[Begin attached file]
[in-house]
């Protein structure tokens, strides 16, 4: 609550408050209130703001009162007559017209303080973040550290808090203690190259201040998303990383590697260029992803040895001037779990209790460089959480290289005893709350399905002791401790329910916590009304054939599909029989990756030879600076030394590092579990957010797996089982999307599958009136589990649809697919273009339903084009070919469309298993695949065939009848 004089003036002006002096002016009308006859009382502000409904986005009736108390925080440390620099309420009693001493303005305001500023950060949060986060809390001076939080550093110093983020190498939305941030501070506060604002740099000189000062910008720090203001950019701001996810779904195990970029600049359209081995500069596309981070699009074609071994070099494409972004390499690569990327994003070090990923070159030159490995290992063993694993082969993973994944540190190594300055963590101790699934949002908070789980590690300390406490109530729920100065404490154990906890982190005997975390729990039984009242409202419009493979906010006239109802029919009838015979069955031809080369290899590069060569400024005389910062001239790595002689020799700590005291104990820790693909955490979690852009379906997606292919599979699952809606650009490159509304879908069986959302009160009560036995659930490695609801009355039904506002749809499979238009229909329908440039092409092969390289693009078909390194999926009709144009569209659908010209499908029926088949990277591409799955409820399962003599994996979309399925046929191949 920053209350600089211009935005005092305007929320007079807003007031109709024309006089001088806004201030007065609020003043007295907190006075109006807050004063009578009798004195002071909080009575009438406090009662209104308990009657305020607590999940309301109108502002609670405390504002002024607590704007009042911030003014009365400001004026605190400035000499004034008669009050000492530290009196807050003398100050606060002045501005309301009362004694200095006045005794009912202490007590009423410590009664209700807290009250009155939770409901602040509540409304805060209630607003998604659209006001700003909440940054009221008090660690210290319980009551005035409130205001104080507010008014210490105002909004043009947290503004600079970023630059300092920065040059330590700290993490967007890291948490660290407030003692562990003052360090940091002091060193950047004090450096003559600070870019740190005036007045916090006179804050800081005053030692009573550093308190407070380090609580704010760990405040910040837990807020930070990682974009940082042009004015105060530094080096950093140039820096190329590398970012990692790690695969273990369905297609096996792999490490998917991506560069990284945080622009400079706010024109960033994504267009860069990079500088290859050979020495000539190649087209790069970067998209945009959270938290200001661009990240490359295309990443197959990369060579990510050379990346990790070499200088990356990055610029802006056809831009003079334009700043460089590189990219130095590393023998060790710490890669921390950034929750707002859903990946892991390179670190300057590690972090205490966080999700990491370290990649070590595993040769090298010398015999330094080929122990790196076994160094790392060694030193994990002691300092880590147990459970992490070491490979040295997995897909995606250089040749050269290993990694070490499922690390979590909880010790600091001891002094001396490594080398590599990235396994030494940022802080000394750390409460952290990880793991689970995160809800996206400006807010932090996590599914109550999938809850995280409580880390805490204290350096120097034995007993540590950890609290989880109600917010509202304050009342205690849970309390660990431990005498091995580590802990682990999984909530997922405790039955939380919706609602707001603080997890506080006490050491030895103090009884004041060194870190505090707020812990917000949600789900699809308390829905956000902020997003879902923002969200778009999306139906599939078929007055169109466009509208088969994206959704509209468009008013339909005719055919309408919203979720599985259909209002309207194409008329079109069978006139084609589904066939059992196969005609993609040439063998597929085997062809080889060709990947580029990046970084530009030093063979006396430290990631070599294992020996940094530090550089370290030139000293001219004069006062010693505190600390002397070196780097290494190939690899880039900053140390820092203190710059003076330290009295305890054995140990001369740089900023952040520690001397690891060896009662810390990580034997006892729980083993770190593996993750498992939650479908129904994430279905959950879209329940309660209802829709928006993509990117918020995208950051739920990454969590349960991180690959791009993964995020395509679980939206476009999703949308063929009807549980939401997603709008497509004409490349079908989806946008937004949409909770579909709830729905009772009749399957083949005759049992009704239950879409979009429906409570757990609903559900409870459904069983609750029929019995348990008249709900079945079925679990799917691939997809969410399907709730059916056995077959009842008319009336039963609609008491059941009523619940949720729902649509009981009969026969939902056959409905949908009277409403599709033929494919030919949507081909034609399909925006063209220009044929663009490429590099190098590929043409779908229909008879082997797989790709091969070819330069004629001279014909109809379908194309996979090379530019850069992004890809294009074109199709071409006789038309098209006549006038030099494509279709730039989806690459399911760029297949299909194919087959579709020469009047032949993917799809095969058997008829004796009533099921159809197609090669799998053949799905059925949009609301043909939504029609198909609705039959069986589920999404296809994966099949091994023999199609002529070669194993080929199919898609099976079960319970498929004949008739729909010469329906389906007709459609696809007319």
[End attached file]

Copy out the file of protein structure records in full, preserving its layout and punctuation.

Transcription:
[in-house]
């Protein structure tokens, strides 16, 4: 609550408050209130703001009162007559017209303080973040550290808090203690190259201040998303990383590697260029992803040895001037779990209790460089959480290289005893709350399905002791401790329910916590009304054939599909029989990756030879600076030394590092579990957010797996089982999307599958009136589990649809697919273009339903084009070919469309298993695949065939009848 004089003036002006002096002016009308006859009382502000409904986005009736108390925080440390620099309420009693001493303005305001500023950060949060986060809390001076939080550093110093983020190498939305941030501070506060604002740099000189000062910008720090203001950019701001996810779904195990970029600049359209081995500069596309981070699009074609071994070099494409972004390499690569990327994003070090990923070159030159490995290992063993694993082969993973994944540190190594300055963590101790699934949002908070789980590690300390406490109530729920100065404490154990906890982190005997975390729990039984009242409202419009493979906010006239109802029919009838015979069955031809080369290899590069060569400024005389910062001239790595002689020799700590005291104990820790693909955490979690852009379906997606292919599979699952809606650009490159509304879908069986959302009160009560036995659930490695609801009355039904506002749809499979238009229909329908440039092409092969390289693009078909390194999926009709144009569209659908010209499908029926088949990277591409799955409820399962003599994996979309399925046929191949 920053209350600089211009935005005092305007929320007079807003007031109709024309006089001088806004201030007065609020003043007295907190006075109006807050004063009578009798004195002071909080009575009438406090009662209104308990009657305020607590999940309301109108502002609670405390504002002024607590704007009042911030003014009365400001004026605190400035000499004034008669009050000492530290009196807050003398100050606060002045501005309301009362004694200095006045005794009912202490007590009423410590009664209700807290009250009155939770409901602040509540409304805060209630607003998604659209006001700003909440940054009221008090660690210290319980009551005035409130205001104080507010008014210490105002909004043009947290503004600079970023630059300092920065040059330590700290993490967007890291948490660290407030003692562990003052360090940091002091060193950047004090450096003559600070870019740190005036007045916090006179804050800081005053030692009573550093308190407070380090609580704010760990405040910040837990807020930070990682974009940082042009004015105060530094080096950093140039820096190329590398970012990692790690695969273990369905297609096996792999490490998917991506560069990284945080622009400079706010024109960033994504267009860069990079500088290859050979020495000539190649087209790069970067998209945009959270938290200001661009990240490359295309990443197959990369060579990510050379990346990790070499200088990356990055610029802006056809831009003079334009700043460089590189990219130095590393023998060790710490890669921390950034929750707002859903990946892991390179670190300057590690972090205490966080999700990491370290990649070590595993040769090298010398015999330094080929122990790196076994160094790392060694030193994990002691300092880590147990459970992490070491490979040295997995897909995606250089040749050269290993990694070490499922690390979590909880010790600091001891002094001396490594080398590599990235396994030494940022802080000394750390409460952290990880793991689970995160809800996206400006807010932090996590599914109550999938809850995280409580880390805490204290350096120097034995007993540590950890609290989880109600917010509202304050009342205690849970309390660990431990005498091995580590802990682990999984909530997922405790039955939380919706609602707001603080997890506080006490050491030895103090009884004041060194870190505090707020812990917000949600789900699809308390829905956000902020997003879902923002969200778009999306139906599939078929007055169109466009509208088969994206959704509209468009008013339909005719055919309408919203979720599985259909209002309207194409008329079109069978006139084609589904066939059992196969005609993609040439063998597929085997062809080889060709990947580029990046970084530009030093063979006396430290990631070599294992020996940094530090550089370290030139000293001219004069006062010693505190600390002397070196780097290494190939690899880039900053140390820092203190710059003076330290009295305890054995140990001369740089900023952040520690001397690891060896009662810390990580034997006892729980083993770190593996993750498992939650479908129904994430279905959950879209329940309660209802829709928006993509990117918020995208950051739920990454969590349960991180690959791009993964995020395509679980939206476009999703949308063929009807549980939401997603709008497509004409490349079908989806946008937004949409909770579909709830729905009772009749399957083949005759049992009704239950879409979009429906409570757990609903559900409870459904069983609750029929019995348990008249709900079945079925679990799917691939997809969410399907709730059916056995077959009842008319009336039963609609008491059941009523619940949720729902649509009981009969026969939902056959409905949908009277409403599709033929494919030919949507081909034609399909925006063209220009044929663009490429590099190098590929043409779908229909008879082997797989790709091969070819330069004629001279014909109809379908194309996979090379530019850069992004890809294009074109199709071409006789038309098209006549006038030099494509279709730039989806690459399911760029297949299909194919087959579709020469009047032949993917799809095969058997008829004796009533099921159809197609090669799998053949799905059925949009609301043909939504029609198909609705039959069986589920999404296809994966099949091994023999199609002529070669194993080929199919898609099976079960319970498929004949008739729909010469329906389906007709459609696809007319």